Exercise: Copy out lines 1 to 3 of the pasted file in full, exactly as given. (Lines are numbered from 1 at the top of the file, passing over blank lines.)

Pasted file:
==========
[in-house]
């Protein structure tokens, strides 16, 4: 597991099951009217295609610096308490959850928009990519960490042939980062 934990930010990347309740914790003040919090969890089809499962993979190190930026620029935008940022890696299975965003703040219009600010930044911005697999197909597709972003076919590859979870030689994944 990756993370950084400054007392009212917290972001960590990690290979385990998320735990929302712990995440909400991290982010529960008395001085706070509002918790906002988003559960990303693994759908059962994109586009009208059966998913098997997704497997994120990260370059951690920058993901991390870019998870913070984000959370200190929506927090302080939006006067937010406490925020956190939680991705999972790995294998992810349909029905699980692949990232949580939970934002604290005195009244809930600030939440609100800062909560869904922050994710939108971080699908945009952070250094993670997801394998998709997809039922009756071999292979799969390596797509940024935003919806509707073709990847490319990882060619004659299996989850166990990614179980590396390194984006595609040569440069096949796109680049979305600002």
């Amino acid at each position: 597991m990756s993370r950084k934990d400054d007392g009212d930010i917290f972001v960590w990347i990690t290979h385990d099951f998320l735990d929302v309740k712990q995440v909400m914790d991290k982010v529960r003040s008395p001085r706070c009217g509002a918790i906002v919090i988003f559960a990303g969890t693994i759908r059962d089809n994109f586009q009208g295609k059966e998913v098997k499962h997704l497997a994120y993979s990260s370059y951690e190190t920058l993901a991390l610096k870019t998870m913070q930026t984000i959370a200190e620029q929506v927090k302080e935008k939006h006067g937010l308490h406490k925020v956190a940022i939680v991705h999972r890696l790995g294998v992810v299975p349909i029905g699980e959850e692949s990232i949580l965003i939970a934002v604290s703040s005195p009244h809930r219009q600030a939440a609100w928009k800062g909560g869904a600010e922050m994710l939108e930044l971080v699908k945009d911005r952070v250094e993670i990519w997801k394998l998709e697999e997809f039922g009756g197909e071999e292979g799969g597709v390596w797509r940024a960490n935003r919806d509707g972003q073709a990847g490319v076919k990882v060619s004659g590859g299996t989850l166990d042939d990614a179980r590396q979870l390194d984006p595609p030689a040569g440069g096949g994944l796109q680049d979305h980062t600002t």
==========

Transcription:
[in-house]
């Protein structure tokens, strides 16, 4: 597991099951009217295609610096308490959850928009990519960490042939980062 934990930010990347309740914790003040919090969890089809499962993979190190930026620029935008940022890696299975965003703040219009600010930044911005697999197909597709972003076919590859979870030689994944 990756993370950084400054007392009212917290972001960590990690290979385990998320735990929302712990995440909400991290982010529960008395001085706070509002918790906002988003559960990303693994759908059962994109586009009208059966998913098997997704497997994120990260370059951690920058993901991390870019998870913070984000959370200190929506927090302080939006006067937010406490925020956190939680991705999972790995294998992810349909029905699980692949990232949580939970934002604290005195009244809930600030939440609100800062909560869904922050994710939108971080699908945009952070250094993670997801394998998709997809039922009756071999292979799969390596797509940024935003919806509707073709990847490319990882060619004659299996989850166990990614179980590396390194984006595609040569440069096949796109680049979305600002």
């Amino acid at each position: 597991m990756s993370r950084k934990d400054d007392g009212d930010i917290f972001v960590w990347i990690t290979h385990d099951f998320l735990d929302v309740k712990q995440v909400m914790d991290k982010v529960r003040s008395p001085r706070c009217g509002a918790i906002v919090i988003f559960a990303g969890t693994i759908r059962d089809n994109f586009q009208g295609k059966e998913v098997k499962h997704l497997a994120y993979s990260s370059y951690e190190t920058l993901a991390l610096k870019t998870m913070q930026t984000i959370a200190e620029q929506v927090k302080e935008k939006h006067g937010l308490h406490k925020v956190a940022i939680v991705h999972r890696l790995g294998v992810v299975p349909i029905g699980e959850e692949s990232i949580l965003i939970a934002v604290s703040s005195p009244h809930r219009q600030a939440a609100w928009k800062g909560g869904a600010e922050m994710l939108e930044l971080v699908k945009d911005r952070v250094e993670i990519w997801k394998l998709e697999e997809f039922g009756g197909e071999e292979g799969g597709v390596w797509r940024a960490n935003r919806d509707g972003q073709a990847g490319v076919k990882v060619s004659g590859g299996t989850l166990d042939d990614a179980r590396q979870l390194d984006p595609p030689a040569g440069g096949g994944l796109q680049d979305h980062t600002t």